With that overview as background, let’s take a closer look at some more unique aspects of Michigan agriculture. Nationally, corn and soybeans far outpace all other crops and as a Midwest state, Michigan is no different. In fact, corn is the state’s number one crop with a value of $1.8 billion in 2021, according to the USDA National Agricultural Statistics Service, and good enough for 12th nationally. Soybeans, at $1.5 billion, rank 13th by value. Michigan also grows plenty of small grains, including wheat ($281 million, 13th), oats ($5 million, 14th), and barley ($1.8 million, 19th). 

But to get to anything approaching 300 crops, a state has to produce more than row crops, and to suggest that Michigan is a major player in the specialty crop sector would be a massive understatement. From asparagus ($23 million, 1st) to zucchini ($40 million, 2nd), Michigan’s contributions to the U.S. specialty crop production is quite impressive. Michigan’s apple production in 2022 is estimated to reach 29.5 million bushels and a value of more than $200 million, placing it behind only Washington and New York. Blueberries (73 million pounds, 4th), tart cherries (97 million lbs, 1st), cucumbers ($52.5 million, 2nd), snap beans ($24 million, 5th), cabbage ($22.7 million, 7th), pumpkins ($15 million, 8th), bell peppers ($14.5 million, 6th), potatoes ($253 million, 6th), and it is one of only seven states reporting maple syrup production ($6.9 million). The list goes on and on. And while we cannot possibly list everything here, we can point you to Michigan’s Department of Agriculture and Rural Development website and a helpful Facts and Figures report for more information. 

With a substantial agricultural portfolio to support, Michigan’s oldest LGU–Michigan State University (MSU) in East Lansing–represents a key institutional support mechanism for the state. Founded in 1855 as the Agricultural College of the State of Michigan, the university went through four name changes before settling on Michigan State University in 1964. Its College of Agriculture and Natural Resources (CANR) is one of 17 colleges within the university and is MSU’s first.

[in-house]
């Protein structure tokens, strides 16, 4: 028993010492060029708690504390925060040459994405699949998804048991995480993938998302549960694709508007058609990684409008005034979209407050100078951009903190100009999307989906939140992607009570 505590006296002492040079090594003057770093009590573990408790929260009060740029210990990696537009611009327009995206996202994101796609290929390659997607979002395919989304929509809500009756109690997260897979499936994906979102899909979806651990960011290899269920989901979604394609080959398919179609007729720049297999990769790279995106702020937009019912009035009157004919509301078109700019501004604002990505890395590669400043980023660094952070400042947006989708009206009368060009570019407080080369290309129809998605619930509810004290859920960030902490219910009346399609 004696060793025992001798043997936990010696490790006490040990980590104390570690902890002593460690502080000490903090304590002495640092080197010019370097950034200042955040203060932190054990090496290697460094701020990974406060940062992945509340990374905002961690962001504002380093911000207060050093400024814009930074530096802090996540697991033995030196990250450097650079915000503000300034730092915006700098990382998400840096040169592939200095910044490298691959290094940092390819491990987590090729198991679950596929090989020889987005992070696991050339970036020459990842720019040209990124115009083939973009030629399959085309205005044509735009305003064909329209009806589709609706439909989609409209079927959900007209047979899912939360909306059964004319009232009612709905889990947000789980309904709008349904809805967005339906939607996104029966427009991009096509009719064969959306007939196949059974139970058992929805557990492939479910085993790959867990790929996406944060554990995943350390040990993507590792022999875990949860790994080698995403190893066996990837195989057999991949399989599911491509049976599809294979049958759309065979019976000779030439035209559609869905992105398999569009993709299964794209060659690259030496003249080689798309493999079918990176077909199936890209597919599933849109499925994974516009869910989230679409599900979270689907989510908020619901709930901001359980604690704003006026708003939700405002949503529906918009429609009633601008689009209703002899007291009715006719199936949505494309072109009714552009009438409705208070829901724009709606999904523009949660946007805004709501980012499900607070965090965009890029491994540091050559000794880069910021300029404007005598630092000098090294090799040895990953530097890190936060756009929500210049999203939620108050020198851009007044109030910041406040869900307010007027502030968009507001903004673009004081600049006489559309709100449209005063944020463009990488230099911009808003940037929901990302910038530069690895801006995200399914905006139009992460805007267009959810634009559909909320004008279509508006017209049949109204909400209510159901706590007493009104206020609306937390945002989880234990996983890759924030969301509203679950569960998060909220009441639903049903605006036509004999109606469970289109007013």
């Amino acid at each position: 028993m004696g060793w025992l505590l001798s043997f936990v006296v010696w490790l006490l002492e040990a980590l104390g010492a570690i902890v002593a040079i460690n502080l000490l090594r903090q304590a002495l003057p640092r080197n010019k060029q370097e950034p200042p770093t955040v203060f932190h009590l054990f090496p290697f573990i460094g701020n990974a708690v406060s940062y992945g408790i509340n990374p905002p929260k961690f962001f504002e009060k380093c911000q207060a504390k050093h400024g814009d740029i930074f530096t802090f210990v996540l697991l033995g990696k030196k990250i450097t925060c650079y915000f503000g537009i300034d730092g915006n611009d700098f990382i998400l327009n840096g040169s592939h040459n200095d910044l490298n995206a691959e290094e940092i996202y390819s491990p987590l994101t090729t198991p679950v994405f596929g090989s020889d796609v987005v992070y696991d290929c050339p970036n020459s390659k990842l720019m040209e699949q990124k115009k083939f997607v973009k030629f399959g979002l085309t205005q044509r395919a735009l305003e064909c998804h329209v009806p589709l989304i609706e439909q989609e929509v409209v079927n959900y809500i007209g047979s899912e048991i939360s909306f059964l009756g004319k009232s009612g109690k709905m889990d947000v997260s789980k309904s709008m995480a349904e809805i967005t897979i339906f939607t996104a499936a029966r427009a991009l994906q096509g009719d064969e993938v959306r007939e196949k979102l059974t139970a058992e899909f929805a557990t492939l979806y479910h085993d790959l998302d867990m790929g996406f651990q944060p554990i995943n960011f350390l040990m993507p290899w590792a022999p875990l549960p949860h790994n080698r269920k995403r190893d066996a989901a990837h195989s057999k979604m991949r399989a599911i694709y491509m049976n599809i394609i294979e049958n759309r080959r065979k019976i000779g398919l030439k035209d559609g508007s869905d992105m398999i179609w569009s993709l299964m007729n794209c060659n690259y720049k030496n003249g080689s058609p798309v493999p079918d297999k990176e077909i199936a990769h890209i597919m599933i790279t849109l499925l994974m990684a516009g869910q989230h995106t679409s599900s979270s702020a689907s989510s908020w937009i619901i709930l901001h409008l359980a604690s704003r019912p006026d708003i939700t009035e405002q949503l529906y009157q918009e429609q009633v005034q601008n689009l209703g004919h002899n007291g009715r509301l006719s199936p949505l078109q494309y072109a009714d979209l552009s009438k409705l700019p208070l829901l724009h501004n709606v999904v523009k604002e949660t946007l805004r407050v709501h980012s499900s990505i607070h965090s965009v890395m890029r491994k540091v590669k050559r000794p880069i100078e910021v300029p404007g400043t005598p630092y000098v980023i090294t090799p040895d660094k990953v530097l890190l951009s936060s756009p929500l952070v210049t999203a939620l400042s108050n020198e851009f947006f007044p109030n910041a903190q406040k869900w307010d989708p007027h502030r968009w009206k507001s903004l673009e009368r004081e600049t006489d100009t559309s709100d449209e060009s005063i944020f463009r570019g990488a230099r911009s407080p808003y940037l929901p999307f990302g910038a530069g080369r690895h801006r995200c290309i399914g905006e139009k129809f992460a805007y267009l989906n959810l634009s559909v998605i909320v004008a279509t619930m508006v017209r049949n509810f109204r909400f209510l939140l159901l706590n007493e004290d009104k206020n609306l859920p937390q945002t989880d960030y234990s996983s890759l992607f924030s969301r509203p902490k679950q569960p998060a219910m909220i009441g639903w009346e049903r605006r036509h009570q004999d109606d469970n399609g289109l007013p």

MSU’s CANR includes the Graduate Program in Plant Breeding, Genetics, and Biotechnology (PBGB) that operates under the direction of Dr. David Douches, who is also one of the leading potato breeders in the U.S. and with whom we’ve had the opportunity to interact with on several occasions. Other breeding activities include dry bean breeding under the guidance of Dr. Francisco Gomez and USDA Agricultural Research Service (ARS) scientist Dr. Karen Cichy who leads the USDA-ARS Food Legume Quality Genetics Lab in East Lansing. The USDA-ARS facility also focuses on sugarbeet research under the guidance of Dr. Rachel Naegele. The MSU Wheat Breeding and Genetics program operates under the leadership of Dr. Eric Olson. Finally, Dr. Dechun Wang directs MSU’s soybean breeding program. 

Since 2010, PSM plant breeders have released 26 new varieties in five major crops including soft white wheat, dry beans, potato, food grade soybeans and yellow flowered alfalfa.

The Michigan Agricultural Experiment Station–similar to ag experiment stations found throughout the country–was rebranded by MSU as AgBioResearch in 2011. Fifteen research stations can be found throughout the state, including three on the Upper Peninsula. About half of the research stations focus on forestry management. Eight of the 15 stations are primarily focused on crop research, including three separate stations with potato research. In keeping with its reputation as a specialty crops powerhouse, Michigan’s research stations are principally identified according to fruit and vegetable production rather than row crop production which makes it an outlier compared to its land-grant peers.  

We hope you enjoyed this installment of America’s Best Idea. Thank you for reading and please give us a follow on Facebook, Twitter, LinkedIn, and Instagram!